‘Trade union movement is dying’

The apparent lack of interest in the trade union movement among young people is reason for serious concern, GTUC President Gillian Burton said yesterday, noting that while the struggle continues focus must be shifted to modernizing and encouraging the participation of youths in the society.

In solidarity: A section of the gathering at the Guyana Trade Union Congress rally yesterday at the Critchlow Labour College. Seated in the front row at far left is trade unionist, Llewelyn John and also visible in the second row are PNCR-1G members Dr Van West Charles; Mervyn Williams and Ernest Elliot. Opposition leader, Robert Corbin was also present at the function. (Photo by Aubrey Crawford)

Burton said frankly that amidst the fragmentation and persistant violations against workers, the trade union movement was dying, an observation which dampened the enthusiastic atmosphere at the Guyana Trade Union Congress (GTUC) May Day rally at the Critchlow Labour College yesterday. “…The movement is dying and so we must open the doors of acceptance to our youths if we are to survive into the next generation,” Burton asserted.

But other speakers including columnist Freddie Kissoon and trade unionist Lincoln Lewis tied the demise of the movement to the general oppression in the society and political forces which they said continue to strangle trade unionism here.  Kissoon termed it “the evil of power” and called on the unions to protest, picket and demonstrate for more than workers’ rights because “more is at stake.” Lewis charged that the violations of the present regime against the working class were well noted, and he declared that the oppression would end.

Burton said yesterday that many young people within the labour force did not see the necessity of getting involved [in the movement] and according to her, questions needed to be asked as to why the lack of interest. “Are they satisfied with their salaries and conditions at work or are they so oppressed they choose to stay within the safety of their shell and not offend the powers that be,” she asked rhetorically yesterday. She said the union needed to modernize as it advanced and must keep on its agenda a strategy of how to capture the interest of young workers.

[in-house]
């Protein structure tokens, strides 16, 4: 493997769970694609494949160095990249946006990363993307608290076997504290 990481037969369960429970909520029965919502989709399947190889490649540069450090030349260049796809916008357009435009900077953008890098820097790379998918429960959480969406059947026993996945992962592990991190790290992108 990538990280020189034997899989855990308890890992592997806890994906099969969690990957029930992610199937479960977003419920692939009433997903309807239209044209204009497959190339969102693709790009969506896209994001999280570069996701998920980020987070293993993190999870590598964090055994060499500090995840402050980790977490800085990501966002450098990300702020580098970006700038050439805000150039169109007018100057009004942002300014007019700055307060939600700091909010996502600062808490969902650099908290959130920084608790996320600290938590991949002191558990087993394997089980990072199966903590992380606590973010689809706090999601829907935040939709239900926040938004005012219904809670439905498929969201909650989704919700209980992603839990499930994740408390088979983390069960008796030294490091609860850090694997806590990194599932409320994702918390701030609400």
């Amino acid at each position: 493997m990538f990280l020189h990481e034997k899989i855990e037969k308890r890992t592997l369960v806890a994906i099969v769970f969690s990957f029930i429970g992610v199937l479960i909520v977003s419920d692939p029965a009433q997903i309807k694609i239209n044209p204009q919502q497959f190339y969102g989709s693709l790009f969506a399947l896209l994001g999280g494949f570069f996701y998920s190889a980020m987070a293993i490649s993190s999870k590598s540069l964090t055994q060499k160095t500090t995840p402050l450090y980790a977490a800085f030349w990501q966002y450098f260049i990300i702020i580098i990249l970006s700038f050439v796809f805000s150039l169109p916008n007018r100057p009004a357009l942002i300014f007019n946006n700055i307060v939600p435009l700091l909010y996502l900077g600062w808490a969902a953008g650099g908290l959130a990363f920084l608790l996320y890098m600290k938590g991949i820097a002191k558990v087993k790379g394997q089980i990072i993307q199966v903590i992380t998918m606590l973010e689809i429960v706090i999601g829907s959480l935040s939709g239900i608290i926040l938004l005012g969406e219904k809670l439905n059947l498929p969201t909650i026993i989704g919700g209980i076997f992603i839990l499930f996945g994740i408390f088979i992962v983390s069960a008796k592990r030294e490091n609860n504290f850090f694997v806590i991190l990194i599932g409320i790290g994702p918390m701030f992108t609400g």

She said the time had come for union leaders to keep a sharp eye on the various sectors of development taking place in the country, saying it was the work of every trade unionist to ensure that policies were in keeping with the interest of the workers. “We must carefully scrutinise our draft documents, participate in the consultations and at all times demand that the process of tripartite social dialogue is a mandate,” she said. In this vein, she mentioned the Low Carbon Development Stra-tegy, and called for the development of a curriculum which spoke more directly to people about the benefits and impact of the strategy on the society.

The GTUC President stated among other things that the labour movement, as a member of civil society, ought to be more proactive on economic and social issues, adding the in-fighting had been counterproductive. She referred to “political game hens” saying some lap up after the politicians in exchange for favours. “Let us get to work and commence the reshaping of a new and motivating movement, a movement that will capture the interest of the youths,” she added.